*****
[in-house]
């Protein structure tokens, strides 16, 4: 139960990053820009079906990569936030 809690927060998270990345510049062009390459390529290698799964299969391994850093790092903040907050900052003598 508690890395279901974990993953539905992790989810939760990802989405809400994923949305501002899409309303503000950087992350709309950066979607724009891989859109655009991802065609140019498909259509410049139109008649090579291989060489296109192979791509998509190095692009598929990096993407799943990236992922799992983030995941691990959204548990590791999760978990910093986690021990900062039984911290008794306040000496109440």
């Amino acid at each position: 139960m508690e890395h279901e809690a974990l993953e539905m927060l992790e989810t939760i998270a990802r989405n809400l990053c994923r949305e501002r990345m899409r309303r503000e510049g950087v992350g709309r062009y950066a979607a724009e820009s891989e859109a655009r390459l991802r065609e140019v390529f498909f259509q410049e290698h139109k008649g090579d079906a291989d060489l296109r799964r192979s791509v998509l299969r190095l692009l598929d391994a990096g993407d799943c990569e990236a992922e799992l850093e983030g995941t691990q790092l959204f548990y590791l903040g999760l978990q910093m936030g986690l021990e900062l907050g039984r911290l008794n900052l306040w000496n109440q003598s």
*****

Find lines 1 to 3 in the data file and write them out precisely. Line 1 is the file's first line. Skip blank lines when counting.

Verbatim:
[in-house]
């Protein structure tokens, strides 16, 4: 139960990053820009079906990569936030 809690927060998270990345510049062009390459390529290698799964299969391994850093790092903040907050900052003598 508690890395279901974990993953539905992790989810939760990802989405809400994923949305501002899409309303503000950087992350709309950066979607724009891989859109655009991802065609140019498909259509410049139109008649090579291989060489296109192979791509998509190095692009598929990096993407799943990236992922799992983030995941691990959204548990590791999760978990910093986690021990900062039984911290008794306040000496109440």
């Amino acid at each position: 139960m508690e890395h279901e809690a974990l993953e539905m927060l992790e989810t939760i998270a990802r989405n809400l990053c994923r949305e501002r990345m899409r309303r503000e510049g950087v992350g709309r062009y950066a979607a724009e820009s891989e859109a655009r390459l991802r065609e140019v390529f498909f259509q410049e290698h139109k008649g090579d079906a291989d060489l296109r799964r192979s791509v998509l299969r190095l692009l598929d391994a990096g993407d799943c990569e990236a992922e799992l850093e983030g995941t691990q790092l959204f548990y590791l903040g999760l978990q910093m936030g986690l021990e900062l907050g039984r911290l008794n900052l306040w000496n109440q003598s």